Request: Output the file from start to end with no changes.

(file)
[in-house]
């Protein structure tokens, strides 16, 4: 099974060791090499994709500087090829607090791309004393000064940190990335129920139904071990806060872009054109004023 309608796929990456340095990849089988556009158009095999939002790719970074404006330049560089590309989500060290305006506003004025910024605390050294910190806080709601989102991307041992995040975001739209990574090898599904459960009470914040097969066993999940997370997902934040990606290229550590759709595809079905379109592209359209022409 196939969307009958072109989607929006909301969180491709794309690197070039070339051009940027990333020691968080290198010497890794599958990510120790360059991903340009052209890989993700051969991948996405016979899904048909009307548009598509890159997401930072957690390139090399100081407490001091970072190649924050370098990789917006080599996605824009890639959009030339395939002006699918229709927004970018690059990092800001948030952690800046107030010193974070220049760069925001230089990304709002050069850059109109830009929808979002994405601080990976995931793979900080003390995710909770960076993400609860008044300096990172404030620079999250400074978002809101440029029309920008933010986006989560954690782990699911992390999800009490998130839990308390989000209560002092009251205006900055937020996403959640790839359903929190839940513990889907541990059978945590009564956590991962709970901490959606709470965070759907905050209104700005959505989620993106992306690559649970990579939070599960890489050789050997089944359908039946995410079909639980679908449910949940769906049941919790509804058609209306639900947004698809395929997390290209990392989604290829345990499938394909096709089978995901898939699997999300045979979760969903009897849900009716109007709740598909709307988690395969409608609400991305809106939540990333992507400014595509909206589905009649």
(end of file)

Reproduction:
[in-house]
């Protein structure tokens, strides 16, 4: 099974060791090499994709500087090829607090791309004393000064940190990335129920139904071990806060872009054109004023 309608796929990456340095990849089988556009158009095999939002790719970074404006330049560089590309989500060290305006506003004025910024605390050294910190806080709601989102991307041992995040975001739209990574090898599904459960009470914040097969066993999940997370997902934040990606290229550590759709595809079905379109592209359209022409 196939969307009958072109989607929006909301969180491709794309690197070039070339051009940027990333020691968080290198010497890794599958990510120790360059991903340009052209890989993700051969991948996405016979899904048909009307548009598509890159997401930072957690390139090399100081407490001091970072190649924050370098990789917006080599996605824009890639959009030339395939002006699918229709927004970018690059990092800001948030952690800046107030010193974070220049760069925001230089990304709002050069850059109109830009929808979002994405601080990976995931793979900080003390995710909770960076993400609860008044300096990172404030620079999250400074978002809101440029029309920008933010986006989560954690782990699911992390999800009490998130839990308390989000209560002092009251205006900055937020996403959640790839359903929190839940513990889907541990059978945590009564956590991962709970901490959606709470965070759907905050209104700005959505989620993106992306690559649970990579939070599960890489050789050997089944359908039946995410079909639980679908449910949940769906049941919790509804058609209306639900947004698809395929997390290209990392989604290829345990499938394909096709089978995901898939699997999300045979979760969903009897849900009716109007709740598909709307988690395969409608609400991305809106939540990333992507400014595509909206589905009649």